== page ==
Editor’s Note: “Literacy” begins long before a child can read for herself. Here, Gladys Hunt muses about how to take those first steps.
How do you encourage preschool literacy?
Originally published on the Tumblon website, June 16, 2009
Preschoolers develop an awareness and an interest in reading at different times. A child’s brain, eye-coordination and curiosity is an individual matter of maturity. One child may want to learn the alphabet at age two, and another may not be interested until age four and a half. Don’t judge intelligence by early or late maturity. Be patient and encourage.
The National Institute for Literacy has developed a checklist for parents of preschoolers who want to encourage reading, particularly aimed at ages four and five. Here’s their list for your consideration.
- I help my child hear and say the first sound in words (like “b” in boat),and notice when different words start with the same sound (like “boat” and “book.”)
- I help my child hear words that rhyme (like moose, goose and caboose.)
- I introduce new words to my child, like “bow” and “stern” for the front of a boat and the back of the boat.
- I talk with my child about the letters of the alphabet and notice them in books, like “c” for canoe.
- I point out signs and labels that have letters, like street signs and foods in the grocery store.
- I encourage my child to find joy and fun in reading. Usually, I let my child choose which books we will read.
- I let my child pretend to read parts of the book when we read together.
- I talk with my child about stories and make connections to things that happen in our lives.
- I ask “what,” “where,” and “how” questions when I read with my child to help him follow along and understand the stories.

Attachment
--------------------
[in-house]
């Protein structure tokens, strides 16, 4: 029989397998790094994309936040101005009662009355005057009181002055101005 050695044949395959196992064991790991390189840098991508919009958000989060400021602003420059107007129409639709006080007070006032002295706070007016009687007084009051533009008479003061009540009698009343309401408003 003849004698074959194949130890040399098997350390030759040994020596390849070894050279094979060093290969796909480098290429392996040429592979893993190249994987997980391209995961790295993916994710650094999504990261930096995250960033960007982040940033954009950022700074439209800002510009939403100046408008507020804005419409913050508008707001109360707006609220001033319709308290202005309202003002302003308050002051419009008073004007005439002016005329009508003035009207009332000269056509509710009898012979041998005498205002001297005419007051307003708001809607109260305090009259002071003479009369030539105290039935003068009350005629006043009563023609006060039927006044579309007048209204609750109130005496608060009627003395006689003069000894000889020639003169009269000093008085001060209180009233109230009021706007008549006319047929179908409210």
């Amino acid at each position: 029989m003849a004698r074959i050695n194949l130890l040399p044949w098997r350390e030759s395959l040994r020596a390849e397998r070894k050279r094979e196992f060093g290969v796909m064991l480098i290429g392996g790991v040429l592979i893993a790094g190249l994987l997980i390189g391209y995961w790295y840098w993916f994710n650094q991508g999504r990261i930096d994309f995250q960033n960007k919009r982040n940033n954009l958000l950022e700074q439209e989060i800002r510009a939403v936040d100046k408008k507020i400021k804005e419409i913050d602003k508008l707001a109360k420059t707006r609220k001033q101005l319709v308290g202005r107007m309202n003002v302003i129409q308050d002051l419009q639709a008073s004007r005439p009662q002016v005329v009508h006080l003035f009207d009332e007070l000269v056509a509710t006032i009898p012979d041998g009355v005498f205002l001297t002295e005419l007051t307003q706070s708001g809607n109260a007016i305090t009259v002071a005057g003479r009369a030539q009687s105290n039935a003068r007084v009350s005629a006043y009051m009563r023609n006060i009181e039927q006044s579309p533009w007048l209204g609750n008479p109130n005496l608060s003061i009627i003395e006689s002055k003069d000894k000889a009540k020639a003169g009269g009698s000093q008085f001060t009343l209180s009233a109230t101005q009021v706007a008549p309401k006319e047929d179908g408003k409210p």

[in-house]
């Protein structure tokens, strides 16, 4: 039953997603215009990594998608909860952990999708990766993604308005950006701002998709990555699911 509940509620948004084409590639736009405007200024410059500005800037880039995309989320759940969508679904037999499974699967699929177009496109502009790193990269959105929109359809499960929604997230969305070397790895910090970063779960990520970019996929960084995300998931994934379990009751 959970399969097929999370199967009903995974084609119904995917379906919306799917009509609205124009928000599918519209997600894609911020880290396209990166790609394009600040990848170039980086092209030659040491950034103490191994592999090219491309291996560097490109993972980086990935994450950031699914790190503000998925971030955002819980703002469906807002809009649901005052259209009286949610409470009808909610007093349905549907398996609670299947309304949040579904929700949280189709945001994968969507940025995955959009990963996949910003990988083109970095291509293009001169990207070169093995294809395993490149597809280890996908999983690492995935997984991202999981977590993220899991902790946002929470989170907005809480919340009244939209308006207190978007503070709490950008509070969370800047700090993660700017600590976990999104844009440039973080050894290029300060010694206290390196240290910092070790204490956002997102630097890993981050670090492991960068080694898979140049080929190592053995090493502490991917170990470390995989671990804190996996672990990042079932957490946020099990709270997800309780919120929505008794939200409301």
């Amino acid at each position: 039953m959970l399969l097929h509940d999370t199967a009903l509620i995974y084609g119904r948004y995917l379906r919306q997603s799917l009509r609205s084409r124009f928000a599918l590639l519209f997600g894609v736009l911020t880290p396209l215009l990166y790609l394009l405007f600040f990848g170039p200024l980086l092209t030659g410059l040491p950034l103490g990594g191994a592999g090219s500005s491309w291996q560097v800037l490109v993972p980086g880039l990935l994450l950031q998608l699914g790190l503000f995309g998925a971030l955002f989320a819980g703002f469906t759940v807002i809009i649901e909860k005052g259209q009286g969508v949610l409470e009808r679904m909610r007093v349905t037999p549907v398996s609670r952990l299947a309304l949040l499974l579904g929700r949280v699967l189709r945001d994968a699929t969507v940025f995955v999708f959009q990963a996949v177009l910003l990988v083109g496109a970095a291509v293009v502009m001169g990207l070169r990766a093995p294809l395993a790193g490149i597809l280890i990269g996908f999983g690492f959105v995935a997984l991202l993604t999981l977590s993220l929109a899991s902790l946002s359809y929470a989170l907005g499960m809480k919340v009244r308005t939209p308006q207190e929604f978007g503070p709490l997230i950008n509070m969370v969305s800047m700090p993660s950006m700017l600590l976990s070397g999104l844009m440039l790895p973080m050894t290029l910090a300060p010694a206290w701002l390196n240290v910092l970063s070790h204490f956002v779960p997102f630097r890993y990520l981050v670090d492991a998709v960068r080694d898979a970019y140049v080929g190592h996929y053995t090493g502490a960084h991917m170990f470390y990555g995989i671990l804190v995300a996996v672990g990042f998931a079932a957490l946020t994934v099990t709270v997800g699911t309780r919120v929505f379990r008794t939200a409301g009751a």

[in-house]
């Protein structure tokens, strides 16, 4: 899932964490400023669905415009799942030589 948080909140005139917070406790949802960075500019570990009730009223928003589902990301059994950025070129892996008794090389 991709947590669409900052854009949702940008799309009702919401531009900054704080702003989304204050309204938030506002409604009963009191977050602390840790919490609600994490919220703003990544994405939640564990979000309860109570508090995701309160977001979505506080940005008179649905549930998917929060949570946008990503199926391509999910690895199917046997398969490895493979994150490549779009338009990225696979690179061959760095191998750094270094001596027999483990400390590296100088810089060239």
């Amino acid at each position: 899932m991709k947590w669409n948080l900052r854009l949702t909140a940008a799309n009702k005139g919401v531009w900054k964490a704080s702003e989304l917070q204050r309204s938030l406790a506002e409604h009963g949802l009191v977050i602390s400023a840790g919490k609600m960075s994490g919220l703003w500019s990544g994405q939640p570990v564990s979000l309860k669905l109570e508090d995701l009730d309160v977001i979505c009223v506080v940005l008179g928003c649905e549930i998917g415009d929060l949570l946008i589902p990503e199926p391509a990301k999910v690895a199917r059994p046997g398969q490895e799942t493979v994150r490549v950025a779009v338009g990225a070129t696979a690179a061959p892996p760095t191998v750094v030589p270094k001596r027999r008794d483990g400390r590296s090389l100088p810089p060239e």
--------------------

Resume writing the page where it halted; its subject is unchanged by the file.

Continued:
- I help my child write notes and make books (like an alphabet book), even if his writing only looks like scribbles or marks.
For more information from this source, access www.nifl.gov.
Good stories give us lots to talk about. Part of the value of reading aloud to your child is the social interchange in the conversations that come from the book. That’s why asking questions about the story is a good idea.
You may end of up with a really creative child, like one of our little boys who knew his alphabet letters, but didn’t want to put them in the right order. Why was that important? Answering him was a challenge. He was hardly interested in the concept of “filing” or the dictionary! But if you can ask questions, so can he—and it may be questions that make you think—like the one he asked.
© Gladys M. Hunt 2008-10, reissued in 2022 with minor adjustments with permission of the Executor of the Literary Estate of Gladys M. Hunt (4194 Hilton SE, Lowell, MI 49331). Used by permission. All rights reserved.
Stay Up to Date!
Get the information you need to make wise choices about books for your children and teens.
Support our writers and help keep Redeemed Reader ad-free by joining the Redeemed Reader Fellowship.